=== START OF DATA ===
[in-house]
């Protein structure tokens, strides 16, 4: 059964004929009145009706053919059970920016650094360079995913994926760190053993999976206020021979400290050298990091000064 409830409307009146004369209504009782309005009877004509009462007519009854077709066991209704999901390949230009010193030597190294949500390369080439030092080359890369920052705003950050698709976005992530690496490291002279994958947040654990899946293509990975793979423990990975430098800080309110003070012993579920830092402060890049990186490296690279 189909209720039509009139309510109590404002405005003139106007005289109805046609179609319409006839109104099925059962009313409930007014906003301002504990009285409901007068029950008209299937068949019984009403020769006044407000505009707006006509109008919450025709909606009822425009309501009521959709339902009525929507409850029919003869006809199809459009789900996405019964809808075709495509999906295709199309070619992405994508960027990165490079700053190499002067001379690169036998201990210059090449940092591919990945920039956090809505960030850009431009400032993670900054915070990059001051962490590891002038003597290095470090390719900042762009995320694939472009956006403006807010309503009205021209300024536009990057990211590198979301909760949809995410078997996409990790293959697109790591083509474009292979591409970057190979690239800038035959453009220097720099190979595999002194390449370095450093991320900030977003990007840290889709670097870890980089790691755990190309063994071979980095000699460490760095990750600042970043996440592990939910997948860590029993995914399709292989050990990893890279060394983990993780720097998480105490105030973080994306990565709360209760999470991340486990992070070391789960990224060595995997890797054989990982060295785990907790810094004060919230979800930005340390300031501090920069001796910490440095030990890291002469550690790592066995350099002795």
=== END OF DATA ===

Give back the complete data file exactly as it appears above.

[in-house]
């Protein structure tokens, strides 16, 4: 059964004929009145009706053919059970920016650094360079995913994926760190053993999976206020021979400290050298990091000064 409830409307009146004369209504009782309005009877004509009462007519009854077709066991209704999901390949230009010193030597190294949500390369080439030092080359890369920052705003950050698709976005992530690496490291002279994958947040654990899946293509990975793979423990990975430098800080309110003070012993579920830092402060890049990186490296690279 189909209720039509009139309510109590404002405005003139106007005289109805046609179609319409006839109104099925059962009313409930007014906003301002504990009285409901007068029950008209299937068949019984009403020769006044407000505009707006006509109008919450025709909606009822425009309501009521959709339902009525929507409850029919003869006809199809459009789900996405019964809808075709495509999906295709199309070619992405994508960027990165490079700053190499002067001379690169036998201990210059090449940092591919990945920039956090809505960030850009431009400032993670900054915070990059001051962490590891002038003597290095470090390719900042762009995320694939472009956006403006807010309503009205021209300024536009990057990211590198979301909760949809995410078997996409990790293959697109790591083509474009292979591409970057190979690239800038035959453009220097720099190979595999002194390449370095450093991320900030977003990007840290889709670097870890980089790691755990190309063994071979980095000699460490760095990750600042970043996440592990939910997948860590029993995914399709292989050990990893890279060394983990993780720097998480105490105030973080994306990565709360209760999470991340486990992070070391789960990224060595995997890797054989990982060295785990907790810094004060919230979800930005340390300031501090920069001796910490440095030990890291002469550690790592066995350099002795």